Forest Disturbance, a speciality section of Frontiers in Forests and Global Change, publishes original, peer-reviewed research on the effects of forest disturbance worldwide. While natural events such as fires, cyclones, hurricanes or typhoons are likely the ‘disturbing’ events causing the most obvious and immediate changes in forest health, structure and function, there are many other disturbances that can have at times profound and long-lasting impacts. Volcanic explosions, floods, major outbreaks of pests and diseases, migratory grazing and even earthquakes can dramatically change forests. Deliberate disturbances, such as logging, add to the complexity of the subject. As a consequence of their frequency, the effects of disturbances on nearly every aspect of forests – from their biodiversity and major cycles of energy/carbon, water and nutrients, to molecular, cellular and whole tree scale processes – have relevance for most forest scientists worldwide.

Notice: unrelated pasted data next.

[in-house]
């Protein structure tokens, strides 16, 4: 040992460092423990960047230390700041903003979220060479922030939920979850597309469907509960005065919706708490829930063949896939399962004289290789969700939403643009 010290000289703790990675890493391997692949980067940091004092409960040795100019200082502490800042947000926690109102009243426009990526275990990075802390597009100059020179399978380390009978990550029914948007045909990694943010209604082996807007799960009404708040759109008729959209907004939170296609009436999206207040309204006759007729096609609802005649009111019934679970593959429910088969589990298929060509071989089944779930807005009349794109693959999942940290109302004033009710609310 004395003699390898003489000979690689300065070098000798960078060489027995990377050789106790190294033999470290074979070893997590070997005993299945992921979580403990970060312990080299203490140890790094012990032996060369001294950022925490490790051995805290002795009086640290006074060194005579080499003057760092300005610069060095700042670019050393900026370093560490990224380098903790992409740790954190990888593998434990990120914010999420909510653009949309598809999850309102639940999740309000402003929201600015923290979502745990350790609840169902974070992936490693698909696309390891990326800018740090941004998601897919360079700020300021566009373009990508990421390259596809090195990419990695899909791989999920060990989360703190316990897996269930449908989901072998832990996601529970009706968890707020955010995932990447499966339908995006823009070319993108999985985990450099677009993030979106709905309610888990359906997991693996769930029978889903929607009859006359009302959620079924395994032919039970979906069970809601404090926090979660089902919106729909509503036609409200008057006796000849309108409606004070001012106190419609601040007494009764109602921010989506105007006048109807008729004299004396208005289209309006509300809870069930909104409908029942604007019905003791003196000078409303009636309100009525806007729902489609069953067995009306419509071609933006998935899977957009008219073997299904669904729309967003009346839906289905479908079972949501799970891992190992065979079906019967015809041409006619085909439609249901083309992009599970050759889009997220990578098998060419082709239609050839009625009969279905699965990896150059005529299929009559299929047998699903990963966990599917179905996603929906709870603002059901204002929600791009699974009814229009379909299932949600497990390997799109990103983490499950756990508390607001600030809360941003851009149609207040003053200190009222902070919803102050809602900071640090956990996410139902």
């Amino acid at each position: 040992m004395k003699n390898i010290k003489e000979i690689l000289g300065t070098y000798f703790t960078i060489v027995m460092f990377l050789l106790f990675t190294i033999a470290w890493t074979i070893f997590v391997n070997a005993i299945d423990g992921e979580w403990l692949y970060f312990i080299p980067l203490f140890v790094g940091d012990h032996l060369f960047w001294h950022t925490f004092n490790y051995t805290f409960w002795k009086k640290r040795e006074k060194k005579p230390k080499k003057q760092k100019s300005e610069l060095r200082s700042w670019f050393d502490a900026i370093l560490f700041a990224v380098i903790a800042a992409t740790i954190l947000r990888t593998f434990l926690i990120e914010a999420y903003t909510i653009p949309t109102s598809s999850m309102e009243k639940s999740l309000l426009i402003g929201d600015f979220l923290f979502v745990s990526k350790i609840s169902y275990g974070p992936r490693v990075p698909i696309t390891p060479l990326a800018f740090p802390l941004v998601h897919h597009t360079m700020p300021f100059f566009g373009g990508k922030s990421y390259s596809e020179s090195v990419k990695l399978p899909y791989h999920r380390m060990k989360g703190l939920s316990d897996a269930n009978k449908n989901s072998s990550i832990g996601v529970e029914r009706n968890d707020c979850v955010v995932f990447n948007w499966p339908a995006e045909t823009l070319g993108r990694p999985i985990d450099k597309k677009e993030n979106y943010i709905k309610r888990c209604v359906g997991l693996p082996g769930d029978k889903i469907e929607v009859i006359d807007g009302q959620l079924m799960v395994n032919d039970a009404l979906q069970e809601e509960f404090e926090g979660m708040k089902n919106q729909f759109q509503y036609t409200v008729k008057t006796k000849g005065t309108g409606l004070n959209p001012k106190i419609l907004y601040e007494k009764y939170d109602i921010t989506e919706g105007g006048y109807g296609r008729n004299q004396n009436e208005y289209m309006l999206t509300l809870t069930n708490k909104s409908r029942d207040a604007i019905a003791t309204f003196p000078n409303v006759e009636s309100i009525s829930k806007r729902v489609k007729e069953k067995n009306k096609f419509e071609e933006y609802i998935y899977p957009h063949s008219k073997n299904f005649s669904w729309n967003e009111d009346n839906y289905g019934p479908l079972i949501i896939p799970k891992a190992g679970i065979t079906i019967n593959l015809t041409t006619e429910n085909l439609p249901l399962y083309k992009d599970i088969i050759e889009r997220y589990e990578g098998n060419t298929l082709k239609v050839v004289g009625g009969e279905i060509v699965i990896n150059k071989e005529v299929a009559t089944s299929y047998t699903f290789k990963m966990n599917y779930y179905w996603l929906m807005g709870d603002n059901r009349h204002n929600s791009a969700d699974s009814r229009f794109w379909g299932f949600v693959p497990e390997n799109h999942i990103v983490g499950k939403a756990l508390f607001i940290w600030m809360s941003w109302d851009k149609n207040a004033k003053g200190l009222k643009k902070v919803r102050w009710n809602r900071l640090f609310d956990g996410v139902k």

Forest Disturbance welcomes high quality, original and topical contributions across all disciplines that address the causes and impacts of forest disturbance events, especially research with long term implications. Research areas may include the effects of climate change and urbanization on disturbance events, the use of long-term field studies, large datasets and allied modelling as approaches for monitoring disturbances and the application of new and developing technologies (e.g. remote sensing, robotics).
As long-lived plants, trees contain records of disturbance and change that are invaluable to researchers and policy makers well beyond the forest science community. Forest Disturbance provides a rare opportunity for the research community to bridge disciplines and present the field as one integral to the future of the world’s forests.
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